My passion for wildlife was stimulated in my teenage years, mainly thanks to my Mum (a biology teacher) who made me look at the world differently and being inspired by writers such as Paul Colinvaux. This early interest developed into biological research in my 20s, when I did practical conservation work in places such as the Comores and Mongolia.
Today, any free time I have I spend pottering around the flatlands of East Anglia or escaping to our hut on the Northumberland coast looking for wildlife and castles with my wife and children.
I studied Biological Sciences at Oxford and Conservation at UCL, and worked at Wildlife and Countryside Link before spending five years as Conservation Director at Plantlife.
I joined the RSPB as Head of Government Affairs in 2004, became Head of Sustainable Development in 2006, before becoming Conservation Director in 2011.
Returning to work after an excellent fortnight in Catalonia (wonderful trip and I'd recommend the train journey), it takes a little while to readjust to 'normal' life and to the noise that surrounds environmental debate. For example, I have been struck by the reaction to the news that the RSPB has objected to two fracking proposals. While we have received many supportive comments about our position, which aligns with most other environmental organisations, some have accused us of "playing politics".
In my detached, post-holiday view, I find this odd. A wildlife charity objecting to a development which might have consequences for widlife and the environment? That's sort of what we do and have been doing for 124 years. But, for some, fracking is seen as the answer to concerns about energy security, reducing fuel bills and rebooting the economy. Any opponents are accused of not being relevant to the debate, a nimby or worse having ulterior motives for getting involved.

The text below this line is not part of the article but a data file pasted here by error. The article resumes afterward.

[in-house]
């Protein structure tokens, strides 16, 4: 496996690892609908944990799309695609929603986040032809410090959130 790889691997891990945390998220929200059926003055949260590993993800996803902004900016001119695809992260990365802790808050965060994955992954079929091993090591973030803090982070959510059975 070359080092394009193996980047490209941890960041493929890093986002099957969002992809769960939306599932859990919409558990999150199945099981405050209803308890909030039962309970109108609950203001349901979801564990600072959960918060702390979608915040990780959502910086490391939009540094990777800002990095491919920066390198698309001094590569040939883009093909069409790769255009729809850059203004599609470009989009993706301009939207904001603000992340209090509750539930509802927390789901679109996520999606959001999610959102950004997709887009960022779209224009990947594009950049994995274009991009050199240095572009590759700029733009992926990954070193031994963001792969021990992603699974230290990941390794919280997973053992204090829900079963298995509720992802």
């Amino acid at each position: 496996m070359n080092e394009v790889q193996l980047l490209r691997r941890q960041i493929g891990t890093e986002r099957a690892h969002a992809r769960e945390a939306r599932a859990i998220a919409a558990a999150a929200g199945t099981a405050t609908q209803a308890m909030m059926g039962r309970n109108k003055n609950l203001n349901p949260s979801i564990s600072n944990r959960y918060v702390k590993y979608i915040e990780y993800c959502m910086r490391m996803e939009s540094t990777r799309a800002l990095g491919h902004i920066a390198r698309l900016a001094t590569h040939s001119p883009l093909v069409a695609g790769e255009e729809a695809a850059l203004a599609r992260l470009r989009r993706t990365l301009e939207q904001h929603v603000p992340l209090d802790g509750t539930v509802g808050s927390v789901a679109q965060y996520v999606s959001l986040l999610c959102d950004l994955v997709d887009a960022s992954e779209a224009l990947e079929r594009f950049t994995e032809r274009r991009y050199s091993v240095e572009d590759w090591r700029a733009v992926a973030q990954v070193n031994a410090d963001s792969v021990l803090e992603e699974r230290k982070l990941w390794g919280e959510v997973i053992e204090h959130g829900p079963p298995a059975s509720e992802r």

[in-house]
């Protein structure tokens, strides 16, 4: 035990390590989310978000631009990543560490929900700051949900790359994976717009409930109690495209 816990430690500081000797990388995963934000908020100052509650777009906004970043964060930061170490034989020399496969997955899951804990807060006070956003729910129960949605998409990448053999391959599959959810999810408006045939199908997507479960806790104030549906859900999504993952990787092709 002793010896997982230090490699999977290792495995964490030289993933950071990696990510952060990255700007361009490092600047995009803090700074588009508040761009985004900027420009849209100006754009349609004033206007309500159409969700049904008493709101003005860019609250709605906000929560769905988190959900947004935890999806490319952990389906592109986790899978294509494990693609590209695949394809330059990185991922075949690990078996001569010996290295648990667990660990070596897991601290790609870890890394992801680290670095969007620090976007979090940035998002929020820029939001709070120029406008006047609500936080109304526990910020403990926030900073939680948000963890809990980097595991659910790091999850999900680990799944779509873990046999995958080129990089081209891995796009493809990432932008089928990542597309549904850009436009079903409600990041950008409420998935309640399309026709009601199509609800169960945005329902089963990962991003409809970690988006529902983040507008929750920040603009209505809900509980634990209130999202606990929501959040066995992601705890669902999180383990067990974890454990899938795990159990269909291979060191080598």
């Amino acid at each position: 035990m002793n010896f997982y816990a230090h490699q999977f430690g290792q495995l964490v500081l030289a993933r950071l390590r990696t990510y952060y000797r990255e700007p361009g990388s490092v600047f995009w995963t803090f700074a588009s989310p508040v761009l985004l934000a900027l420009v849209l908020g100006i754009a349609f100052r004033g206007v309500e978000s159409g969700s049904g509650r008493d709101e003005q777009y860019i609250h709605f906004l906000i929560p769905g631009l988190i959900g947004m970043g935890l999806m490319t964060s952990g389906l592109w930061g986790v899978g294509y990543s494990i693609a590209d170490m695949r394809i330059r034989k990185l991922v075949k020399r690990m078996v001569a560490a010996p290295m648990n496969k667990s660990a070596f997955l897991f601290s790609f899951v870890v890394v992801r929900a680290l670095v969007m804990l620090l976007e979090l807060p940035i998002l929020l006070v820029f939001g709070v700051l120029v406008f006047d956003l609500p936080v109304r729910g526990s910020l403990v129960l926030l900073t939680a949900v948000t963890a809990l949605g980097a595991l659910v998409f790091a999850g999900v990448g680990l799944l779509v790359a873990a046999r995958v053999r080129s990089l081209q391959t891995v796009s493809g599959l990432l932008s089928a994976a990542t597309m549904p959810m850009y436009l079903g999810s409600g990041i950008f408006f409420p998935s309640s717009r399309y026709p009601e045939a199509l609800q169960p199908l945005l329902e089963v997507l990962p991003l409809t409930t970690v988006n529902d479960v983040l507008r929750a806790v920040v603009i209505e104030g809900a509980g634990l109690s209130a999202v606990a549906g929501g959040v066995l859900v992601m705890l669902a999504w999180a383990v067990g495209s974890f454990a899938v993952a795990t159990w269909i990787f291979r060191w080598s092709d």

Economics aside, I cannot help wonder if there is a collective desire to suppress concern about the consequences of locking ourselves into an energy future that remains reliant on fossil fuels. Even beyond the well-known climate deniers, the science of climate change and its impacts on humans and wildlife, seem to either to have been forgotten or to have been deprioritised. I cannot help but draw a rather crude parallel with my holiday reading: the Ghosts of Spain by Giles Tremlett which partly seeks to understand why Spain, for so many years, struggled to end its "pact of forgetting" the Civil War and the four decades of Franco's rule.
Four years ago, the need to reduce greenhouse gas emissions (both domestically and internationally) was at the centre of political debate led by David Cameron and by Ed Miliband. It had been fuelled by the Nick Stern report on the economics of climate change which argued convincingly as to why it made economic sense to invest in reducing greenhouse gases today rather than pay to deal with the consequences of climate change tomorrow. Now, there is a danger that debate about climate science and its impacts has been reduced to an entertaining sport between believers and sceptics. I hope that the forthcoming Independent Panel on Climate Change reports (on the science in September this year, on impacts in March 2014 and on mitigation in April 2014) helps to shift public and therefore political opinion. Only then can we move on to a more grown-up debate about the tough choices we face in wanting to maintain standards of living whilst guaranteeing a safe future for our children and the planet. From the leaks that have been reported (see here), the climate crisis appears to be getting worse and the clock calling for action is ticking.
As I have written before, there is a lot at stake. A major review in Nature suggested that up to a third of species could be committed to extinction by 2050 as a result of climate change and the Climatic Atlas of European Breeding Birds highlighted the consequences of a warming world for wild birds. But this isn't all about shadows of the future, there is already strong evidence that climate change is affecting UK wildlife now.